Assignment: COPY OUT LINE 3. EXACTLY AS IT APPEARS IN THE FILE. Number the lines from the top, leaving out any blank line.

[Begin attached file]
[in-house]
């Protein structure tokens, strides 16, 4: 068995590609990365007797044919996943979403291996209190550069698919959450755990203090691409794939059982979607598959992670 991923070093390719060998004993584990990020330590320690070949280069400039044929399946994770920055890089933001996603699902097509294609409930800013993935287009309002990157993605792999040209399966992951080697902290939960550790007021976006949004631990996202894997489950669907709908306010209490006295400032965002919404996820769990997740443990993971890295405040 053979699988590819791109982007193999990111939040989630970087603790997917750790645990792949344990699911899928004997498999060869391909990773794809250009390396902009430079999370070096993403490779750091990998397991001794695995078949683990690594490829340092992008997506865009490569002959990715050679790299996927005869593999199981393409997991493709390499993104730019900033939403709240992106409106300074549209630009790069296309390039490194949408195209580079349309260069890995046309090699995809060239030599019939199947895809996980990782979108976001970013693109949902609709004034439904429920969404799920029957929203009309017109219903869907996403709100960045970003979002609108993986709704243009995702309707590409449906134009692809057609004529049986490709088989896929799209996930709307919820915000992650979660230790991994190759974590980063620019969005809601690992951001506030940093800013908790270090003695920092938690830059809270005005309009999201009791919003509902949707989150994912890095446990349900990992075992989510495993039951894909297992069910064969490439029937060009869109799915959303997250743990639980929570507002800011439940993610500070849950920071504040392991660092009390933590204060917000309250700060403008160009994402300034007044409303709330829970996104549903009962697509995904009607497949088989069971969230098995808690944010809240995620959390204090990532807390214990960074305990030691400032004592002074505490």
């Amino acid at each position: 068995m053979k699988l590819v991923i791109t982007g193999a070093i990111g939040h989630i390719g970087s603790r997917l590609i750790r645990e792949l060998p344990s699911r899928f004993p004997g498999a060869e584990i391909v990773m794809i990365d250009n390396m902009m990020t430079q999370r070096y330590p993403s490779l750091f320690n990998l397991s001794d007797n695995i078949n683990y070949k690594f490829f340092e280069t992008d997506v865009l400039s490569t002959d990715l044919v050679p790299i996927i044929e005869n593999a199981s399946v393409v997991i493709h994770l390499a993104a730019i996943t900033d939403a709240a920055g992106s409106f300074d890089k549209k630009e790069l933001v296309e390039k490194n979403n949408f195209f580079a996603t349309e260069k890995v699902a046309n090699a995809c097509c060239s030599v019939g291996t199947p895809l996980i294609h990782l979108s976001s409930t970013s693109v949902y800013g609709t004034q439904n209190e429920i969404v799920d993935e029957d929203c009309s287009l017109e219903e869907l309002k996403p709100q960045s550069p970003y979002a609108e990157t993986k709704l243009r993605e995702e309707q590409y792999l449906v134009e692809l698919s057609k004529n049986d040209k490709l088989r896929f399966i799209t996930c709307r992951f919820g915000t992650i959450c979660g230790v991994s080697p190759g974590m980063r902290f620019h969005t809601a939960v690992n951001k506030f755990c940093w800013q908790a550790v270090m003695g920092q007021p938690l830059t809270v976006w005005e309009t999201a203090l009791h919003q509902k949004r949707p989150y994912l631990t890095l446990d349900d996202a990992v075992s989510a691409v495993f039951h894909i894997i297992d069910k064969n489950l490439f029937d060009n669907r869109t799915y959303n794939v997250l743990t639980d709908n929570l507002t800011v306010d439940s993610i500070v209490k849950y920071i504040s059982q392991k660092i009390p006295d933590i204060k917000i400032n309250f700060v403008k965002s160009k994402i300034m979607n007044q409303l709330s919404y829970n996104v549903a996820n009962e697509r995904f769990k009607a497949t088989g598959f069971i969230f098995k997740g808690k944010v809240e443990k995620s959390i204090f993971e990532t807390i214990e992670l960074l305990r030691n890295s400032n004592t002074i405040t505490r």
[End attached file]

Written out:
């Amino acid at each position: 068995m053979k699988l590819v991923i791109t982007g193999a070093i990111g939040h989630i390719g970087s603790r997917l590609i750790r645990e792949l060998p344990s699911r899928f004993p004997g498999a060869e584990i391909v990773m794809i990365d250009n390396m902009m990020t430079q999370r070096y330590p993403s490779l750091f320690n990998l397991s001794d007797n695995i078949n683990y070949k690594f490829f340092e280069t992008d997506v865009l400039s490569t002959d990715l044919v050679p790299i996927i044929e005869n593999a199981s399946v393409v997991i493709h994770l390499a993104a730019i996943t900033d939403a709240a920055g992106s409106f300074d890089k549209k630009e790069l933001v296309e390039k490194n979403n949408f195209f580079a996603t349309e260069k890995v699902a046309n090699a995809c097509c060239s030599v019939g291996t199947p895809l996980i294609h990782l979108s976001s409930t970013s693109v949902y800013g609709t004034q439904n209190e429920i969404v799920d993935e029957d929203c009309s287009l017109e219903e869907l309002k996403p709100q960045s550069p970003y979002a609108e990157t993986k709704l243009r993605e995702e309707q590409y792999l449906v134009e692809l698919s057609k004529n049986d040209k490709l088989r896929f399966i799209t996930c709307r992951f919820g915000t992650i959450c979660g230790v991994s080697p190759g974590m980063r902290f620019h969005t809601a939960v690992n951001k506030f755990c940093w800013q908790a550790v270090m003695g920092q007021p938690l830059t809270v976006w005005e309009t999201a203090l009791h919003q509902k949004r949707p989150y994912l631990t890095l446990d349900d996202a990992v075992s989510a691409v495993f039951h894909i894997i297992d069910k064969n489950l490439f029937d060009n669907r869109t799915y959303n794939v997250l743990t639980d709908n929570l507002t800011v306010d439940s993610i500070v209490k849950y920071i504040s059982q392991k660092i009390p006295d933590i204060k917000i400032n309250f700060v403008k965002s160009k994402i300034m979607n007044q409303l709330s919404y829970n996104v549903a996820n009962e697509r995904f769990k009607a497949t088989g598959f069971i969230f098995k997740g808690k944010v809240e443990k995620s959390i204090f993971e990532t807390i214990e992670l960074l305990r030691n890295s400032n004592t002074i405040t505490r």